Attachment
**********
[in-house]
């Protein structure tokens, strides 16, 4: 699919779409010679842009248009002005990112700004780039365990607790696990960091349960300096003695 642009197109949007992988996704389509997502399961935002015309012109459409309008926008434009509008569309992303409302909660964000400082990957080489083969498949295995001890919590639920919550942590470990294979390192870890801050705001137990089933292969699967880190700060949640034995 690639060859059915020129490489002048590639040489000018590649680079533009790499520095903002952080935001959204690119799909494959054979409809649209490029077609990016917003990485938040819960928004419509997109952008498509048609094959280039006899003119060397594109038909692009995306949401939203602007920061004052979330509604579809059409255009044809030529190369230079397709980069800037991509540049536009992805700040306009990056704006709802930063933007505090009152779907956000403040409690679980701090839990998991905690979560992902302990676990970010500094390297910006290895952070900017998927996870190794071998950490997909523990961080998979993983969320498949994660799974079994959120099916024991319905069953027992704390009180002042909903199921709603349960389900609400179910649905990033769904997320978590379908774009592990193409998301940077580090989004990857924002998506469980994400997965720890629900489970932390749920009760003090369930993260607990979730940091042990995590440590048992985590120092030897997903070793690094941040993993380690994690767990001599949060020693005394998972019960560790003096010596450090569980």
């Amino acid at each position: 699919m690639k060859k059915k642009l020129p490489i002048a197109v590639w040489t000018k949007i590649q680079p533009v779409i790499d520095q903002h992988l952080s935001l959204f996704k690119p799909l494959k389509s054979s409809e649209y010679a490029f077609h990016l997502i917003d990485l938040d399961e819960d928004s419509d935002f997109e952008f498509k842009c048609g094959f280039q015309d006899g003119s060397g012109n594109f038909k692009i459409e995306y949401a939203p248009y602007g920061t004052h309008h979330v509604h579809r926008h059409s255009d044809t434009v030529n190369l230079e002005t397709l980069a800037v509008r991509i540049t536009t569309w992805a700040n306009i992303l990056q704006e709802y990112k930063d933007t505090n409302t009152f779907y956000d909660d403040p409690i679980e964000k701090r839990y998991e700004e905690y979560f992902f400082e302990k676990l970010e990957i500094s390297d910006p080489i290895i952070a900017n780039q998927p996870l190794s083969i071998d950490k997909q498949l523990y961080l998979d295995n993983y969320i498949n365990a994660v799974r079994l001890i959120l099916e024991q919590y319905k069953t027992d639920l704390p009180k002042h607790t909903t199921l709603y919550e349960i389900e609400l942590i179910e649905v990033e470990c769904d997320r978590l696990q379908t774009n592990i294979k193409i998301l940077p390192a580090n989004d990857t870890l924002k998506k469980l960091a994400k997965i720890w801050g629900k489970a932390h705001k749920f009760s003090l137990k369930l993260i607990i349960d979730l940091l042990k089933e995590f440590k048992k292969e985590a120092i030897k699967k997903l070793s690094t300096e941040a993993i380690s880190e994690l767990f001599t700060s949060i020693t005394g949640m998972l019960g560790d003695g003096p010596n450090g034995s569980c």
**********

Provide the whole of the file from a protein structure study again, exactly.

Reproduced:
[in-house]
């Protein structure tokens, strides 16, 4: 699919779409010679842009248009002005990112700004780039365990607790696990960091349960300096003695 642009197109949007992988996704389509997502399961935002015309012109459409309008926008434009509008569309992303409302909660964000400082990957080489083969498949295995001890919590639920919550942590470990294979390192870890801050705001137990089933292969699967880190700060949640034995 690639060859059915020129490489002048590639040489000018590649680079533009790499520095903002952080935001959204690119799909494959054979409809649209490029077609990016917003990485938040819960928004419509997109952008498509048609094959280039006899003119060397594109038909692009995306949401939203602007920061004052979330509604579809059409255009044809030529190369230079397709980069800037991509540049536009992805700040306009990056704006709802930063933007505090009152779907956000403040409690679980701090839990998991905690979560992902302990676990970010500094390297910006290895952070900017998927996870190794071998950490997909523990961080998979993983969320498949994660799974079994959120099916024991319905069953027992704390009180002042909903199921709603349960389900609400179910649905990033769904997320978590379908774009592990193409998301940077580090989004990857924002998506469980994400997965720890629900489970932390749920009760003090369930993260607990979730940091042990995590440590048992985590120092030897997903070793690094941040993993380690994690767990001599949060020693005394998972019960560790003096010596450090569980």
């Amino acid at each position: 699919m690639k060859k059915k642009l020129p490489i002048a197109v590639w040489t000018k949007i590649q680079p533009v779409i790499d520095q903002h992988l952080s935001l959204f996704k690119p799909l494959k389509s054979s409809e649209y010679a490029f077609h990016l997502i917003d990485l938040d399961e819960d928004s419509d935002f997109e952008f498509k842009c048609g094959f280039q015309d006899g003119s060397g012109n594109f038909k692009i459409e995306y949401a939203p248009y602007g920061t004052h309008h979330v509604h579809r926008h059409s255009d044809t434009v030529n190369l230079e002005t397709l980069a800037v509008r991509i540049t536009t569309w992805a700040n306009i992303l990056q704006e709802y990112k930063d933007t505090n409302t009152f779907y956000d909660d403040p409690i679980e964000k701090r839990y998991e700004e905690y979560f992902f400082e302990k676990l970010e990957i500094s390297d910006p080489i290895i952070a900017n780039q998927p996870l190794s083969i071998d950490k997909q498949l523990y961080l998979d295995n993983y969320i498949n365990a994660v799974r079994l001890i959120l099916e024991q919590y319905k069953t027992d639920l704390p009180k002042h607790t909903t199921l709603y919550e349960i389900e609400l942590i179910e649905v990033e470990c769904d997320r978590l696990q379908t774009n592990i294979k193409i998301l940077p390192a580090n989004d990857t870890l924002k998506k469980l960091a994400k997965i720890w801050g629900k489970a932390h705001k749920f009760s003090l137990k369930l993260i607990i349960d979730l940091l042990k089933e995590f440590k048992k292969e985590a120092i030897k699967k997903l070793s690094t300096e941040a993993i380690s880190e994690l767990f001599t700060s949060i020693t005394g949640m998972l019960g560790d003695g003096p010596n450090g034995s569980c």